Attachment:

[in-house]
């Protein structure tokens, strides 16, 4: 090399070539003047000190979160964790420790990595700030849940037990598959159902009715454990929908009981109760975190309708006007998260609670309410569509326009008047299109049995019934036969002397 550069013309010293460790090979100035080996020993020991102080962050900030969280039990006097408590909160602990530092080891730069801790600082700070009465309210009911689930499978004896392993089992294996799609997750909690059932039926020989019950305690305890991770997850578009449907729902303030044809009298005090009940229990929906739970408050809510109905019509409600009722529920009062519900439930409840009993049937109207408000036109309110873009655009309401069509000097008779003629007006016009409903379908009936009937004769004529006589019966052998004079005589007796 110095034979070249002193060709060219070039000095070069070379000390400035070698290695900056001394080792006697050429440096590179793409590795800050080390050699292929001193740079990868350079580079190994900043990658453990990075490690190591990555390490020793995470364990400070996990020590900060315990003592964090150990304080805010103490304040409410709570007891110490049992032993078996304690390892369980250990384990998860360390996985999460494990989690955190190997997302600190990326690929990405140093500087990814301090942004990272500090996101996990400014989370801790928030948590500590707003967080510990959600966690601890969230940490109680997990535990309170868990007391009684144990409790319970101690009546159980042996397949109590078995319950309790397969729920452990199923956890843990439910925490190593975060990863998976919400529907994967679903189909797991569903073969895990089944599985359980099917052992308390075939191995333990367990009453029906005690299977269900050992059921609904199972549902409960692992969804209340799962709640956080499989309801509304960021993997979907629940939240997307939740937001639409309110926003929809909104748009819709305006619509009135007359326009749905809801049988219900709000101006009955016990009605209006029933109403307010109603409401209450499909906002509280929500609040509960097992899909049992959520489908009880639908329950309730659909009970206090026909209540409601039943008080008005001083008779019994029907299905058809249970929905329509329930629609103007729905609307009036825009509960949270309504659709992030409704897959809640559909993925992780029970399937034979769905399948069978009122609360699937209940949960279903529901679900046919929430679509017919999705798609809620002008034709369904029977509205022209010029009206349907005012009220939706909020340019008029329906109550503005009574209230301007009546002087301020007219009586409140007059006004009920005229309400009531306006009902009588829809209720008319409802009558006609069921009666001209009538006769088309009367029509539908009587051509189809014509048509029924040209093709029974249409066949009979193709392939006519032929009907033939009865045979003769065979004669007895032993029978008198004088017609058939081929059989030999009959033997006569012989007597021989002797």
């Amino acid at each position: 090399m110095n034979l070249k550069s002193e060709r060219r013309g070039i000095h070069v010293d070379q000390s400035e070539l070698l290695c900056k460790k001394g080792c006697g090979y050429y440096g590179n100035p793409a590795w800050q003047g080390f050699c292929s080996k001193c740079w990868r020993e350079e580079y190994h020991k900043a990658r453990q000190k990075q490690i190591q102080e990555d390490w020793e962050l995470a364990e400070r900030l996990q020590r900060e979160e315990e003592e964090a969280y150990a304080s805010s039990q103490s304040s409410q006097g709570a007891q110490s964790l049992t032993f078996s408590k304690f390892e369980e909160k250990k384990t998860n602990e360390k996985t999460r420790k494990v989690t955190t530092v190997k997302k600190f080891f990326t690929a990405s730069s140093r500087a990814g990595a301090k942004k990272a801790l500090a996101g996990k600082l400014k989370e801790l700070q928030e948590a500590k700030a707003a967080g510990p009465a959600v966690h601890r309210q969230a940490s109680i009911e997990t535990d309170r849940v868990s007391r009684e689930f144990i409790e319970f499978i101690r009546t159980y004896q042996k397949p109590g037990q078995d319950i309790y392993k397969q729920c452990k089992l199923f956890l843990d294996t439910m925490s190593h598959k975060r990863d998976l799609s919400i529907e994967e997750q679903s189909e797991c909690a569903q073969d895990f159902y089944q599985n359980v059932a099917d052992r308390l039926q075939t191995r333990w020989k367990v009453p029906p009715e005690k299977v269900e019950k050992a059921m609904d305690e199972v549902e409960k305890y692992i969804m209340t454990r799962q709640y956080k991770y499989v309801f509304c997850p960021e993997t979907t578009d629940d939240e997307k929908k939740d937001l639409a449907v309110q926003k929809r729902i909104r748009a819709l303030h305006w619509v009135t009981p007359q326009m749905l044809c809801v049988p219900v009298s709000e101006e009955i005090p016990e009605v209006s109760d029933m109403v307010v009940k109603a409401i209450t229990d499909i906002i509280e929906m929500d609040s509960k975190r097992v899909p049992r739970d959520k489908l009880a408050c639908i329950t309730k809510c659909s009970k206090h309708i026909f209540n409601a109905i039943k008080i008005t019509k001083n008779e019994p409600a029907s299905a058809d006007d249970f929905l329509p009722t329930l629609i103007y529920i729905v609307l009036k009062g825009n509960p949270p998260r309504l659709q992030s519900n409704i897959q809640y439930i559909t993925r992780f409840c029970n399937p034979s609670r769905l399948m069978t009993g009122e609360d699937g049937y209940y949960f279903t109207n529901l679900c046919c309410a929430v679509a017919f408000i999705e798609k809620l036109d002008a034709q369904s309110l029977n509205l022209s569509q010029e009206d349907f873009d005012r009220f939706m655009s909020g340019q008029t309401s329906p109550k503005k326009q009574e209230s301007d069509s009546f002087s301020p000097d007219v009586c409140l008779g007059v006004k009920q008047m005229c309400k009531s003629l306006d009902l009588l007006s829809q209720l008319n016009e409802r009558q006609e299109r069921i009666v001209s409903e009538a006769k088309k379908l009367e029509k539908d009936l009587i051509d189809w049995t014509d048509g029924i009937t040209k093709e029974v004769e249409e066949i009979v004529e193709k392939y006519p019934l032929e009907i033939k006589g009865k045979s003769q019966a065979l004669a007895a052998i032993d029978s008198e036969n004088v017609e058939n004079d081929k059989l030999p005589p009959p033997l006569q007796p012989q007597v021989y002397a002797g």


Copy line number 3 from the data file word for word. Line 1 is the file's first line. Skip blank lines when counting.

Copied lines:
């Amino acid at each position: 090399m110095n034979l070249k550069s002193e060709r060219r013309g070039i000095h070069v010293d070379q000390s400035e070539l070698l290695c900056k460790k001394g080792c006697g090979y050429y440096g590179n100035p793409a590795w800050q003047g080390f050699c292929s080996k001193c740079w990868r020993e350079e580079y190994h020991k900043a990658r453990q000190k990075q490690i190591q102080e990555d390490w020793e962050l995470a364990e400070r900030l996990q020590r900060e979160e315990e003592e964090a969280y150990a304080s805010s039990q103490s304040s409410q006097g709570a007891q110490s964790l049992t032993f078996s408590k304690f390892e369980e909160k250990k384990t998860n602990e360390k996985t999460r420790k494990v989690t955190t530092v190997k997302k600190f080891f990326t690929a990405s730069s140093r500087a990814g990595a301090k942004k990272a801790l500090a996101g996990k600082l400014k989370e801790l700070q928030e948590a500590k700030a707003a967080g510990p009465a959600v966690h601890r309210q969230a940490s109680i009911e997990t535990d309170r849940v868990s007391r009684e689930f144990i409790e319970f499978i101690r009546t159980y004896q042996k397949p109590g037990q078995d319950i309790y392993k397969q729920c452990k089992l199923f956890l843990d294996t439910m925490s190593h598959k975060r990863d998976l799609s919400i529907e994967e997750q679903s189909e797991c909690a569903q073969d895990f159902y089944q599985n359980v059932a099917d052992r308390l039926q075939t191995r333990w020989k367990v009453p029906p009715e005690k299977v269900e019950k050992a059921m609904d305690e199972v549902e409960k305890y692992i969804m209340t454990r799962q709640y956080k991770y499989v309801f509304c997850p960021e993997t979907t578009d629940d939240e997307k929908k939740d937001l639409a449907v309110q926003k929809r729902i909104r748009a819709l303030h305006w619509v009135t009981p007359q326009m749905l044809c809801v049988p219900v009298s709000e101006e009955i005090p016990e009605v209006s109760d029933m109403v307010v009940k109603a409401i209450t229990d499909i906002i509280e929906m929500d609040s509960k975190r097992v899909p049992r739970d959520k489908l009880a408050c639908i329950t309730k809510c659909s009970k206090h309708i026909f209540n409601a109905i039943k008080i008005t019509k001083n008779e019994p409600a029907s299905a058809d006007d249970f929905l329509p009722t329930l629609i103007y529920i729905v609307l009036k009062g825009n509960p949270p998260r309504l659709q992030s519900n409704i897959q809640y439930i559909t993925r992780f409840c029970n399937p034979s609670r769905l399948m069978t009993g009122e609360d699937g049937y209940y949960f279903t109207n529901l679900c046919c309410a929430v679509a017919f408000i999705e798609k809620l036109d002008a034709q369904s309110l029977n509205l022209s569509q010029e009206d349907f873009d005012r009220f939706m655009s909020g340019q008029t309401s329906p109550k503005k326009q009574e209230s301007d069509s009546f002087s301020p000097d007219v009586c409140l008779g007059v006004k009920q008047m005229c309400k009531s003629l306006d009902l009588l007006s829809q209720l008319n016009e409802r009558q006609e299109r069921i009666v001209s409903e009538a006769k088309k379908l009367e029509k539908d009936l009587i051509d189809w049995t014509d048509g029924i009937t040209k093709e029974v004769e249409e066949i009979v004529e193709k392939y006519p019934l032929e009907i033939k006589g009865k045979s003769q019966a065979l004669a007895a052998i032993d029978s008198e036969n004088v017609e058939n004079d081929k059989l030999p005589p009959p033997l006569q007796p012989q007597v021989y002397a002797g």